Adrian Hatwell talks to rising star Camus Wyatt about creating candid, meaningful street photography
An apostle of Cartier-Bresson’s ‘decisive moment’, Wellington-based photographer Camus Wyatt likes to roam the streets as a spectre, unnoticed as he goes about creating his art. That obscurity does not extend to the other end of the creative process however; the 26-year-old photographer’s beguiling black-and-white prints have attracted rather a lot of attention.
The young street photographer is a two-time recipient of the annual Ronald Woolf Memorial Trust Grant for photographers under 30, 2011 winner of the National Photojournalism Competition, and has three solo exhibitions under his belt — not bad for someone who only picked up a camera six years ago.
“My dad is a former journalist and photojournalist,” Wyatt explains. “One evening he and I watched a documentary film, In Love and War, about the combat photographer Robert Capa, which presents a powerful message about photographs and their potential for meaning.
“I was seeing some amazing imagery and I was fascinated by the ability of photography to convey feeling and meaning, to affect people on a singular and personal level. I experimented with taking photographs and, like many photographers will understand, it’s been an exponentially [increasing] interest.”
It is an interest that has, by and large, been dominated by black-and-white photojournalism and street photography. With an inquisitive eye for graphic geometry Wyatt has roamed his home city extensively, occasionally casting his lens further afield, capturing spontaneous expressions of life against the urban landscape.
“In these areas, photography has an advantage over other forms of visual communication — the ability to portray what was in front of the lens at a single moment. Compared with this I don’t think that posed or ‘Photoshopped’ images have much meaning. They don’t add anything to our knowledge of people, the way they live, the way they interact with their surroundings.”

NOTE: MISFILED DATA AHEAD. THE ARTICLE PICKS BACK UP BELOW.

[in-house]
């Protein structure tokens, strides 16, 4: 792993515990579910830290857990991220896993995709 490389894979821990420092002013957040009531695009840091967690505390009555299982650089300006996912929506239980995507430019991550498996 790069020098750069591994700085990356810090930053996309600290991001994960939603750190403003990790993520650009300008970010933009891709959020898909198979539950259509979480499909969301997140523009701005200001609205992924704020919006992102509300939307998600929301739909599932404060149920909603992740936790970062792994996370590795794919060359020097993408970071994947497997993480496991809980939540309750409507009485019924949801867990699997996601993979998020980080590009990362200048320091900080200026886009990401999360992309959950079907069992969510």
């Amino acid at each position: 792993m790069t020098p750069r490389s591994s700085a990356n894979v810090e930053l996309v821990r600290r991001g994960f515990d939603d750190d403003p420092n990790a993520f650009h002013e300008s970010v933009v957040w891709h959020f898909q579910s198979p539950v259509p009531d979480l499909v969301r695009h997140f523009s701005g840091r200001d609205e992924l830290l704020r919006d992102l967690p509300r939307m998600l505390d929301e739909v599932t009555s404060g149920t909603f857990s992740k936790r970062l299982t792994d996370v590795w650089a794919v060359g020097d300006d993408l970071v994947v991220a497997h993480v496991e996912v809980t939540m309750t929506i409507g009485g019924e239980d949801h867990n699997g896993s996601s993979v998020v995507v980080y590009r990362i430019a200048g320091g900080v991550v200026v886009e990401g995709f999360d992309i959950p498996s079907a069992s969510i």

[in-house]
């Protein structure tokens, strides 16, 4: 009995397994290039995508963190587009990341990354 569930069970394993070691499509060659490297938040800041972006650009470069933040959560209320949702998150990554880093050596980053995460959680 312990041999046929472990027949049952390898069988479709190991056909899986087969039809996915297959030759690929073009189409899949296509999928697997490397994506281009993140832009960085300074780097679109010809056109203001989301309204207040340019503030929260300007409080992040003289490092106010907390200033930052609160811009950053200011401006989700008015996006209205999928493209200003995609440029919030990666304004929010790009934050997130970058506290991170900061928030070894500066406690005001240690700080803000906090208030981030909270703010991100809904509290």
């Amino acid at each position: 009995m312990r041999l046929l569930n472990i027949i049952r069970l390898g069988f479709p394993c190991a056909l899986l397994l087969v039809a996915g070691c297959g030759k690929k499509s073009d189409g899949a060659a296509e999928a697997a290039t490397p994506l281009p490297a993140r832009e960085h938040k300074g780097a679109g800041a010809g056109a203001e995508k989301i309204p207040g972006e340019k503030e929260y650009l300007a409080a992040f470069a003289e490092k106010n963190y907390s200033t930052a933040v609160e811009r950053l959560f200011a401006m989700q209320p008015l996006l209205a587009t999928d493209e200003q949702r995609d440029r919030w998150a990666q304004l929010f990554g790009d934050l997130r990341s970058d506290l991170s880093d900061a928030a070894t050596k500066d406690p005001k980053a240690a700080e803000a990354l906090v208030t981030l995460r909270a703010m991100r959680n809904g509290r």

Echoing the romance of street photography greats, Wyatt explains he is attracted to the style for its celebration of ordinary life and its claim to authenticity.
“If I was interested in landscapes or still life I would go for painting, which presents a more personal view, in my opinion. Good street photography is candid, the images it produces are as real as a photographer can make them, and at the same time it can capture elements of wonder present in an everyday moment.
“Considering the everyday as a very important and sometimes amazing thing — this is what I love about street photography.”
In pursuit of that truth and beauty, Wyatt’s approach is very inconspicuous, hardly ever approaching his subjects, even after taking the image.
“When I shoot, people only seldom realize they’re being photographed — that is important for a truly candid view. If I talked to them I would be capturing a reaction to the presence of the camera, which is not what I want.”